Assassin’s Creed Origins: review

Ubisoft comes in for a lot of criticism from certain quarters of the gaming community, but (most of) it really isn’t justified. Assassin’s Creed is a good example of how they seem to be listening to fans to help shape the games they make. Syndicate took place in Victorian London, a long-requested setting; and the grappling hook added a new dimension to the parkour, one which removed the most time-consuming and tiresome of the climbing. Origins doesn’t have a grappling hook (though enjoys painless parkour) but, being set in ancient Egypt, it does utilise another popular time and place.

It also, both for better and for worse, essentially reinvents what an Assassin’s Creed game is.

Let’s talk some more about the setting because it is, undoubtedly, the star of the show. According to people wiser and more knowledgeable than us, it’s impressively accurate (in one instance even pre-empting a real-world discovery). The attention to detail is superb, resulting in the series’ most convincing and fascinating world to date. Imposing structures, lovingly crafted interiors, breathtaking environments, authentic clothes and armour, pyramids to loot and explore, convincing human and animal behaviour… your journey is never less than a joy. The water looks jolly realistic, too.

The oft-criticised combat has been torn down and rebuilt. We now have a light attack, heavy attack, dodge, block, and “adrenaline” which, when maxed out, allows the use of a particularly powerful attack. There’s also a lock-on system… which unfortunately doesn’t work very well. When you’re fighting multiple enemies, it has a tendency to shut off unbidden mid-battle. Combat remains however a huge improvement on previous instalments, particularly when you unlock some further combos and abilities. You get bows too, though limited power and ammo mean that you can’t rely on them too much.

In many ways, this is a step up for the series *gunshot*

Less impressive is the story. Although it encompasses the wonders of Egypt, and even progresses to incorporate both Cleopatra and Julius Caesar, it suffers from stilted delivery. Our hero Bayek’s tale is one of loss, heroism, and tragedy. Unfortunately, it’s basically impossible to follow this through from start to finish without interruptions, should you so desire. Syndicate’s introduction of character levelling returns with a vengeance here, and you’ll regularly run into missions – campaign and side alike – with the recommended level displayed in a warning reddy-orange, meaning you’re unlikely to succeed until you level up further. Our run through the main story, without overlevelling, took about 26 hours (with an impressively huge amount of content still left to experience). At least half of that time was side missions and travelling, which resulted in lengthy interruptions within a story that already occasionally struggled for coherence.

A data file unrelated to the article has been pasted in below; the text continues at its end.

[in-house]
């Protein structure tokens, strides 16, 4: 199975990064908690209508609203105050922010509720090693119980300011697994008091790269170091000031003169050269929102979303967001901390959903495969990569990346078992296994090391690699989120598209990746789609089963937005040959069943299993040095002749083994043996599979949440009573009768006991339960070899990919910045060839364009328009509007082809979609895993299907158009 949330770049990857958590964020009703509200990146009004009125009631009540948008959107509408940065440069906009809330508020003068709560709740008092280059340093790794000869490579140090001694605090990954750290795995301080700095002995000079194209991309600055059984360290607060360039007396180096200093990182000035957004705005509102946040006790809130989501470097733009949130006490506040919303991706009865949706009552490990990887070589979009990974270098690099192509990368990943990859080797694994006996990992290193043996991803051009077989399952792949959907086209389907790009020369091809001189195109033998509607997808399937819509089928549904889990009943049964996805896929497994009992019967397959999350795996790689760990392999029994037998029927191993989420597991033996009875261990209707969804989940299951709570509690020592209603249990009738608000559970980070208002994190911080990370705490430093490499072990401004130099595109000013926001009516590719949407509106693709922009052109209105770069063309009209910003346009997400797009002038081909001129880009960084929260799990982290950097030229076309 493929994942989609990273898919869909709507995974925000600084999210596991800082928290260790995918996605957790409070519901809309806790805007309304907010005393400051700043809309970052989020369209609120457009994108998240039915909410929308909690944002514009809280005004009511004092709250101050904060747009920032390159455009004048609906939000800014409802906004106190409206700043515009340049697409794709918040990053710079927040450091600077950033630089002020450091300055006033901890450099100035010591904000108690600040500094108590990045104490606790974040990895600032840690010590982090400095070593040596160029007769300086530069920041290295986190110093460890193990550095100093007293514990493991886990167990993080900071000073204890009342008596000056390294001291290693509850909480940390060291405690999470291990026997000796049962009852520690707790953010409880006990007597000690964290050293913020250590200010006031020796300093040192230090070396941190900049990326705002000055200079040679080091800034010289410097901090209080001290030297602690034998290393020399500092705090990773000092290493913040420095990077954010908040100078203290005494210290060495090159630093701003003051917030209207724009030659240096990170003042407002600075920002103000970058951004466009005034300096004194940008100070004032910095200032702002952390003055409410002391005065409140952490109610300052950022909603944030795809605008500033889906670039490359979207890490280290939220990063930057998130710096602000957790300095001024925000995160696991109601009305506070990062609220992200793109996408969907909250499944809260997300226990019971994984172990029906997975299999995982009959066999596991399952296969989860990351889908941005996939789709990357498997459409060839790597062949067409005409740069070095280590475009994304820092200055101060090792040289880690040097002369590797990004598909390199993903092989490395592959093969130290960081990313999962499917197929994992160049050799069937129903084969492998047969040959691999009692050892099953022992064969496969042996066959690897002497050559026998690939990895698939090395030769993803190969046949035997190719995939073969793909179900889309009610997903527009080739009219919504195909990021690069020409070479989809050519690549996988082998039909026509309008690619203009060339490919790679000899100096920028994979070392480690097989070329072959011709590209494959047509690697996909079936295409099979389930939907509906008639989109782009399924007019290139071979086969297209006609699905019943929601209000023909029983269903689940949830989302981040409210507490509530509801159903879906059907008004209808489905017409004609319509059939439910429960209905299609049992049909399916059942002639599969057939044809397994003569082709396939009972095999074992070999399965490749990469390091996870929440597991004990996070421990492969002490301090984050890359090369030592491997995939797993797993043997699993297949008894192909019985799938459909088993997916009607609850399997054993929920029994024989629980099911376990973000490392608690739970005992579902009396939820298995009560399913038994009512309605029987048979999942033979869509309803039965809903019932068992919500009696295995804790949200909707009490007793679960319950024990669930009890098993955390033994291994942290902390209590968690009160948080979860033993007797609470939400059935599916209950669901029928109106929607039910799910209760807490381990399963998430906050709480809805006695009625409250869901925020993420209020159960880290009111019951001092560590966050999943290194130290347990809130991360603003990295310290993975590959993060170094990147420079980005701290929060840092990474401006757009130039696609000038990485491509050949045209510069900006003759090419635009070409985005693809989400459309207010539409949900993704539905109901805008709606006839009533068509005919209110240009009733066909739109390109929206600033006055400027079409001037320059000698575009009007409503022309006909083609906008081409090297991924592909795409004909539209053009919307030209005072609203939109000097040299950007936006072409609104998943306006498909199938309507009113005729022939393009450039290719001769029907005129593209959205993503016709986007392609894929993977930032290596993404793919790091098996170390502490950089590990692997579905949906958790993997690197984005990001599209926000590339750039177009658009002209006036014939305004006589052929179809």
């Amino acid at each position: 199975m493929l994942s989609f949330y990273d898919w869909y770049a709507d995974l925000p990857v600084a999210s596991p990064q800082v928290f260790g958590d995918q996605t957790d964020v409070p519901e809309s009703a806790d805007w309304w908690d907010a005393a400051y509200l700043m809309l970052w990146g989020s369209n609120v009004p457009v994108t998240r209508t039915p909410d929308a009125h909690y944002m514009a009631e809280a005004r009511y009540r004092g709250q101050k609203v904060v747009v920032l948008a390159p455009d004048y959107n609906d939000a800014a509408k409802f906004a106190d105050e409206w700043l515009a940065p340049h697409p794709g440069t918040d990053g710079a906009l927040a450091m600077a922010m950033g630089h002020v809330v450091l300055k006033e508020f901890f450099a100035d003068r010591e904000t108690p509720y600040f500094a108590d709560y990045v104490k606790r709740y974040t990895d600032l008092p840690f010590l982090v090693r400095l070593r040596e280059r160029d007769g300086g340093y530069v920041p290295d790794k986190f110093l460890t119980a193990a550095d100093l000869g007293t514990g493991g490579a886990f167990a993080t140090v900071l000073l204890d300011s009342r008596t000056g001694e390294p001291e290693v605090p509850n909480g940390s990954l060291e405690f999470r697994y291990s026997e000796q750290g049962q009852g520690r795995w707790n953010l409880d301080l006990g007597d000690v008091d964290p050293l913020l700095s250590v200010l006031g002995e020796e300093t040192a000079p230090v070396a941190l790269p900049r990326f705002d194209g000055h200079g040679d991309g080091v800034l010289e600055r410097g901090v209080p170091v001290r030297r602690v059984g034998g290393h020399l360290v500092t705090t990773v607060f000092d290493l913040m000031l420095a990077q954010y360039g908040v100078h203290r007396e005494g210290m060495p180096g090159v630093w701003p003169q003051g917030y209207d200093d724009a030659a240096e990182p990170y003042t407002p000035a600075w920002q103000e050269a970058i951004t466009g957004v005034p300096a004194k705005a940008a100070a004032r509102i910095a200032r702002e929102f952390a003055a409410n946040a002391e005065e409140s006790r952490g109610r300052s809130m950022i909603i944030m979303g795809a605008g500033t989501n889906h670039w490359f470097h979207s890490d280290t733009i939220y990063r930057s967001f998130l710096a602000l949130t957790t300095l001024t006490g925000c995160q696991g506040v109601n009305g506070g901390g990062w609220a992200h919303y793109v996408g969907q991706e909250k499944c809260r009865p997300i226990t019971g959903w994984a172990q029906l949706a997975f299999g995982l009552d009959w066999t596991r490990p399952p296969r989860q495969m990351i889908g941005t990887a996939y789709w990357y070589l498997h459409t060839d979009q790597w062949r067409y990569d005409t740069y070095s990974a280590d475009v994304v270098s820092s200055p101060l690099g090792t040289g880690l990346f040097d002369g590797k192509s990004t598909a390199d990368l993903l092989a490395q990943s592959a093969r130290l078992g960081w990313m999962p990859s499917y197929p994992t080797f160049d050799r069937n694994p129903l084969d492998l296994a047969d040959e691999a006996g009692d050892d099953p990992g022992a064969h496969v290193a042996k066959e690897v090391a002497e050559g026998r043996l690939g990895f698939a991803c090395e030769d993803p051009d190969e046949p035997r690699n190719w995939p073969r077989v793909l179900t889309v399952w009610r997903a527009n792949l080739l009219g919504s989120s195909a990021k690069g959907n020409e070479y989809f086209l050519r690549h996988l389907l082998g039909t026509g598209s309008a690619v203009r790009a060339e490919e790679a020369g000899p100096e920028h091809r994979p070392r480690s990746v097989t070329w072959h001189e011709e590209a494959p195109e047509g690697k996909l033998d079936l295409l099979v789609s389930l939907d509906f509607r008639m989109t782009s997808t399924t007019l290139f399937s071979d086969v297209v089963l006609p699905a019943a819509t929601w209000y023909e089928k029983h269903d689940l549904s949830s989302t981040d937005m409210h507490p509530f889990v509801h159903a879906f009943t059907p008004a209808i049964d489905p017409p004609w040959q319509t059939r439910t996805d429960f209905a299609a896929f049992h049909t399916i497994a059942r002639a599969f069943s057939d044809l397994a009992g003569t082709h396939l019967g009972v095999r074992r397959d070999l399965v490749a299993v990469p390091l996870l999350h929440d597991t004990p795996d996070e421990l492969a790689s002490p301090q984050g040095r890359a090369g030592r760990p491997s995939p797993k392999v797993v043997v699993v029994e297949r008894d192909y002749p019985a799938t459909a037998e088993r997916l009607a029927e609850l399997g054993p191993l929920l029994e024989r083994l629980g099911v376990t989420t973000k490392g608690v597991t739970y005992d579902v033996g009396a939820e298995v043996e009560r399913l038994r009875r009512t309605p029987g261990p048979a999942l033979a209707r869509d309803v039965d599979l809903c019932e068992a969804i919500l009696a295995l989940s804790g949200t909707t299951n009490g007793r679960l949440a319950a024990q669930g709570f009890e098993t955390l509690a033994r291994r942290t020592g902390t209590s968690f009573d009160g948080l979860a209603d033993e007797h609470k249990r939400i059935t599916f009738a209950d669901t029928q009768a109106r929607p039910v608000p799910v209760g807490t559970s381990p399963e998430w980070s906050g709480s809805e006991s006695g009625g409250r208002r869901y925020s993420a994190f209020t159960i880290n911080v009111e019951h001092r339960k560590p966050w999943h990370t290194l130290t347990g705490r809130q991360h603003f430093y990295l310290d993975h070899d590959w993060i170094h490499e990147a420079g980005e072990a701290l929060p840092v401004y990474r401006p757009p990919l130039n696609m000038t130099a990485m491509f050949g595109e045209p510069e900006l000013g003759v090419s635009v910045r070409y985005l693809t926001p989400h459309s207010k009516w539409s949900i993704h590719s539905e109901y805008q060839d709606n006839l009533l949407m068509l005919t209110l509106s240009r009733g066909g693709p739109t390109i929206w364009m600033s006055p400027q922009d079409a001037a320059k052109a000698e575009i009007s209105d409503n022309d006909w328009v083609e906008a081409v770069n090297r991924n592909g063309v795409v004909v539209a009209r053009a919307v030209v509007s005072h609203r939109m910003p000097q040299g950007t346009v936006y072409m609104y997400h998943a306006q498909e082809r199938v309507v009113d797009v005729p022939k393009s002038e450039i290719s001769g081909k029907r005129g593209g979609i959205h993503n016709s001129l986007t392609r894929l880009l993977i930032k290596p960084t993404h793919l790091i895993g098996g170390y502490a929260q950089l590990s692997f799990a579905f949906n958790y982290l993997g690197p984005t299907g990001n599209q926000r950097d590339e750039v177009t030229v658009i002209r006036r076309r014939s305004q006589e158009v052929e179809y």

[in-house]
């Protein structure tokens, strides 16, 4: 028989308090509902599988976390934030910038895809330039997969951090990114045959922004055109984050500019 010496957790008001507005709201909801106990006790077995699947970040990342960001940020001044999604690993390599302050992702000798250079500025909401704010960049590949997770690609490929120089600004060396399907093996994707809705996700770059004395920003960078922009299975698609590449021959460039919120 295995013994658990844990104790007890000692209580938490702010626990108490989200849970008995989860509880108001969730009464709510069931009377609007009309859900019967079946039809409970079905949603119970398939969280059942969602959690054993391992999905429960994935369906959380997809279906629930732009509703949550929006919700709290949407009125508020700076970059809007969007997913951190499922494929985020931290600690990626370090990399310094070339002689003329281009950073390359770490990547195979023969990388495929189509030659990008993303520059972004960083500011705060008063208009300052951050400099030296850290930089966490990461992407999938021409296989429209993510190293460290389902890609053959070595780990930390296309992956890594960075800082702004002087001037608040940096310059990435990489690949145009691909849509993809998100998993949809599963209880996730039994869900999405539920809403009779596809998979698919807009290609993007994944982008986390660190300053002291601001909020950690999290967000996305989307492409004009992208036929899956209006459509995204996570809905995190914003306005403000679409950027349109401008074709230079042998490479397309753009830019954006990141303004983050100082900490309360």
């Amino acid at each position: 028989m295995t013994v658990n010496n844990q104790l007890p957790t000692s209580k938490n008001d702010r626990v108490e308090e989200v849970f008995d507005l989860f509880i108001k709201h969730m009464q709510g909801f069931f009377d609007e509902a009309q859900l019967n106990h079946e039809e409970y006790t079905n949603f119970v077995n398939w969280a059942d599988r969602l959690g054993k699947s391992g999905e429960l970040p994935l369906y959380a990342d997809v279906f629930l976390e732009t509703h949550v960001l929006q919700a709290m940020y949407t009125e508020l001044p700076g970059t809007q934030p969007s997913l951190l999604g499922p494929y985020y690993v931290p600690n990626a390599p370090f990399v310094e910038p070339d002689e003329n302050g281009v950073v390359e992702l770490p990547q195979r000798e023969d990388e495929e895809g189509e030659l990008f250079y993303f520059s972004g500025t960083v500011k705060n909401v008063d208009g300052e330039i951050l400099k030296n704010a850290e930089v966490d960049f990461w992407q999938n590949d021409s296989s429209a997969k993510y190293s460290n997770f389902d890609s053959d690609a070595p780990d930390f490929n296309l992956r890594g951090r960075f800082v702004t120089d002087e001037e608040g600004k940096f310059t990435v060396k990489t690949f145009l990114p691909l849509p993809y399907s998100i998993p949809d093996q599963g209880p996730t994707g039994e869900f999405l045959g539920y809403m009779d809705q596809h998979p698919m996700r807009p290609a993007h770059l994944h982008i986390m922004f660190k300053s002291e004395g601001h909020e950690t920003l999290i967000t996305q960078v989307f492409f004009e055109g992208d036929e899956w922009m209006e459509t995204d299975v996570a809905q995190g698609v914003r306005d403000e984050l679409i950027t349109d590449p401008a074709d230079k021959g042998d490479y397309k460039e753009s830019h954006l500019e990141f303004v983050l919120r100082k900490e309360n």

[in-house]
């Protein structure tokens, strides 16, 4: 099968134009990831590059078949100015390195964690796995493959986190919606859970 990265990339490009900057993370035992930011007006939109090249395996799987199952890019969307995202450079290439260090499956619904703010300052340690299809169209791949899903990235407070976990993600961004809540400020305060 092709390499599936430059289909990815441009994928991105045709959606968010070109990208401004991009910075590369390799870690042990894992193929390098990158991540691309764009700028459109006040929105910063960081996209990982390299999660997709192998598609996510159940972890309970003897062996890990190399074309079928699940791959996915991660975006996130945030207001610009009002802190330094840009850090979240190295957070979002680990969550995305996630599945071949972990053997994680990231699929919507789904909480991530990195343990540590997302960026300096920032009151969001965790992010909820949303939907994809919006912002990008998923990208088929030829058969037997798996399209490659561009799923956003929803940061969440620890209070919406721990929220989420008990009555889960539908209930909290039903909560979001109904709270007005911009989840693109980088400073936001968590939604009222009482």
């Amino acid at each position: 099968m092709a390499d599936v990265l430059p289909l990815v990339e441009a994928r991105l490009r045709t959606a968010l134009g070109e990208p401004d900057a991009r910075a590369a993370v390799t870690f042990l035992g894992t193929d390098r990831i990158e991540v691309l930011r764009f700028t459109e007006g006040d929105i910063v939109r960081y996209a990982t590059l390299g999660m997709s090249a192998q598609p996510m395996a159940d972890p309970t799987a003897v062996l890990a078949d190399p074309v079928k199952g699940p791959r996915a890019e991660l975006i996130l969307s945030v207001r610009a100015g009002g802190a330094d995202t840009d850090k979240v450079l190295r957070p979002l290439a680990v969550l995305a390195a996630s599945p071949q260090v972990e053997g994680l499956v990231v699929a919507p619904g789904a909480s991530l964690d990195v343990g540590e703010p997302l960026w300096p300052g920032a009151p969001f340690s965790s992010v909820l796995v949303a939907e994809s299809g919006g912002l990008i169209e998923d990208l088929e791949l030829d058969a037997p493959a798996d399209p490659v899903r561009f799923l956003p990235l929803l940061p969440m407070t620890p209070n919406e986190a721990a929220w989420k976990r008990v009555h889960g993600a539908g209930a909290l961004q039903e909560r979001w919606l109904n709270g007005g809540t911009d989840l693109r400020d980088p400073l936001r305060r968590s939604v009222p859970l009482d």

However, the implementation of these many, many semi-optional quests is excellent. Trigger locations are easily found on the map once you’ve scouted the area a little, with their recommended levels clearly marked. Each and every one is fully scripted, with unique dialogue and events (and, often, unique characters or more depth to minor ones). The effort that’s gone into them pays off handsomely, ensuring that these missions never feel like a chore (even if objectives such as ‘rescue this guy from an enemy camp’ are repeated quite a bit).